Sept. 23 (Reuters) – Abortion service providers in Texas on Thursday asked the United States Supreme Court to intervene urgently in their challenge to a state law imposing a near-total ban on abortion ‘abortion.
The vendors have asked the judges to hear their case before lower courts have finished ruling on the dispute because of the “great prejudice caused by the ban.” The Supreme Court, which has a Conservative 6-3 majority, refused this month to block the law, which prohibits abortion after six weeks of pregnancy.
Texas law is unusual in that it gives private citizens the power to enforce it by allowing them to prosecute anyone who helps a woman to have an abortion after the six week deadline. This feature helped prevent the law from being immediately blocked, as it made direct prosecution of the government more difficult.
In their petition to the Supreme Court, abortion providers, including Whole Woman’s Health and other advocacy groups, said judges should decide whether the state can “shield” its law from court scrutiny. federal government by delegating its application to the general public.
The Supreme Court rarely agrees to hear a case before lower courts have had a chance to rule on their own decisions. But in the court’s 5-4 decision on September 1 to leave the law in force for the time being, dissenting justices, including Tory Chief Justice John Roberts, expressed skepticism about how the law is being applied.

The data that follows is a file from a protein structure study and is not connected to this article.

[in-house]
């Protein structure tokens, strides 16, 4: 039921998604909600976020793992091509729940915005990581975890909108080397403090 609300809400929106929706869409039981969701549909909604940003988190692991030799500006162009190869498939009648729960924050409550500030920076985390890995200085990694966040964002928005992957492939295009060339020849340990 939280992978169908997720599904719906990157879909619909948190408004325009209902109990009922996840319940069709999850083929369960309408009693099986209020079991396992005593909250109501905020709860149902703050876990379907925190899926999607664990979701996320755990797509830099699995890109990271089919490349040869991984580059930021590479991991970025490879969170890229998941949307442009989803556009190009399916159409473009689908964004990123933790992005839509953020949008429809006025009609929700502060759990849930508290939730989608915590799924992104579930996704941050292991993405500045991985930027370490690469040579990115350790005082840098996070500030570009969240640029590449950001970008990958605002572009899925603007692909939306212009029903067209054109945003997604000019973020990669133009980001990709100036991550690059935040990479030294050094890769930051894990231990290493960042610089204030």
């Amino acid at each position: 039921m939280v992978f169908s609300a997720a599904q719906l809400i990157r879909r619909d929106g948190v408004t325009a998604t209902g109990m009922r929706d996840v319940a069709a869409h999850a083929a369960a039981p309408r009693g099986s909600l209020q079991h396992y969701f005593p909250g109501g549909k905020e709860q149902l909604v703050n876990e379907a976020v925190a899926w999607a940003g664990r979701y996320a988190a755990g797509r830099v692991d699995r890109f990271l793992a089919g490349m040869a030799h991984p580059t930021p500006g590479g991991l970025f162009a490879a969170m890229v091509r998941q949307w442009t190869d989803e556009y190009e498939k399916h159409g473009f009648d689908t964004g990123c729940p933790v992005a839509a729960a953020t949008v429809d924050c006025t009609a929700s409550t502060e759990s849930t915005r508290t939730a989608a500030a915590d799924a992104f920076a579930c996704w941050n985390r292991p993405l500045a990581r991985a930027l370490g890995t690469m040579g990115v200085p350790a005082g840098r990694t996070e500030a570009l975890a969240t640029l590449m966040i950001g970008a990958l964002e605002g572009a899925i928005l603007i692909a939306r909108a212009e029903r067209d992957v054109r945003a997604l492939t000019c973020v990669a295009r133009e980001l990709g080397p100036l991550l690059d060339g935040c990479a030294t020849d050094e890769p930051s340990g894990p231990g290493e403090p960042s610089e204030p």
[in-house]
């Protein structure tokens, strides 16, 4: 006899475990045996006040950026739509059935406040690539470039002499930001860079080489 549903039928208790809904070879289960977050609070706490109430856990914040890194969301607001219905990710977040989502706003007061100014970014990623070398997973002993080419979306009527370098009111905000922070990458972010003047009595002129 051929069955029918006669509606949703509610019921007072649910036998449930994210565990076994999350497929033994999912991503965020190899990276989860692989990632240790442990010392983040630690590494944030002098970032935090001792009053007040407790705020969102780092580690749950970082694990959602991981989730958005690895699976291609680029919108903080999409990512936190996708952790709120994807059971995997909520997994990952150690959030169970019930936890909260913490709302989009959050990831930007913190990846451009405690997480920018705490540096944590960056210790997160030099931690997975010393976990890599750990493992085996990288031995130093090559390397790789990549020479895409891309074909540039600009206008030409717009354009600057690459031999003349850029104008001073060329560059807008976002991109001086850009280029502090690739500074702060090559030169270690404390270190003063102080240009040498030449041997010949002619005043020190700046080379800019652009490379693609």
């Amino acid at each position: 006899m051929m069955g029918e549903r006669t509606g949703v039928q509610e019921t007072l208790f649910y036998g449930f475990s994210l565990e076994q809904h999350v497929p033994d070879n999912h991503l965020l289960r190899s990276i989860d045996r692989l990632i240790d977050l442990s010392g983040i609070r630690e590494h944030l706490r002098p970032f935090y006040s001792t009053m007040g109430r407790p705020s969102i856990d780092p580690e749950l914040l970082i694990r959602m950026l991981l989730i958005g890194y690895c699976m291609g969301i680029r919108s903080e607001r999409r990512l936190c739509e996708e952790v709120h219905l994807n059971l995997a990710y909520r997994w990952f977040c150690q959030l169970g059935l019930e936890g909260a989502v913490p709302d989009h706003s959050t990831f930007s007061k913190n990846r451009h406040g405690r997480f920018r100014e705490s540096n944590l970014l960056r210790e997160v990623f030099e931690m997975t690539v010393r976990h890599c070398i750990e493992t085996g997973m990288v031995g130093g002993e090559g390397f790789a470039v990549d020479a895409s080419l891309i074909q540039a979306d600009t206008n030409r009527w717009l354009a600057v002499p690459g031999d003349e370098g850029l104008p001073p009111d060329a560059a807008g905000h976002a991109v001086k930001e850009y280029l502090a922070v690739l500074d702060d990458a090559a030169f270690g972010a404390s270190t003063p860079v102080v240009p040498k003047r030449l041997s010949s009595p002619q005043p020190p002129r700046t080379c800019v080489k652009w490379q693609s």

Roberts said he would have blocked the application of the law at this point “so that the courts can consider whether a state can evade responsibility for its laws in this way.”
Providers said the ban had eliminated the vast majority of abortions in the state given the threat of “ruinous liability,” forcing Texans to travel hundreds of miles (km) to other states, causing arrears there.
“The Texans are in crisis,” they said in a legal file.
On September 9, Democratic President Joe Biden’s administration sued Texas, seeking to block Republican-backed law enforcement because fellow Democrats feared the abortion rights established in 1973 could be threatened.
The Texas law is the latest Republican-backed statewide measure restricting abortion.
The measure bans abortion at a time when many women do not even realize they are pregnant. Under the law, individual citizens can receive a minimum of $ 10,000 for successfully prosecuting those who perform or help others obtain an abortion that violates the ban.
The suppliers said they were forced to comply with the law because defending themselves against the lawsuits, even if they succeed, would amount to “costly and potentially bankruptcy harassment.”
The Supreme Court is already set to consider a major abortion case on Dec. 1 in a dispute centered on Mississippi’s 15-week abortion ban, in which that state has asked judges to overturn the Roe v. Wade of 1973 that legalized abortion nationwide and ended. a time when some states had banned the procedure. A decision is due by the end of June 2022.
Report by Andrew Chung in New York; Edited by Will Dunham
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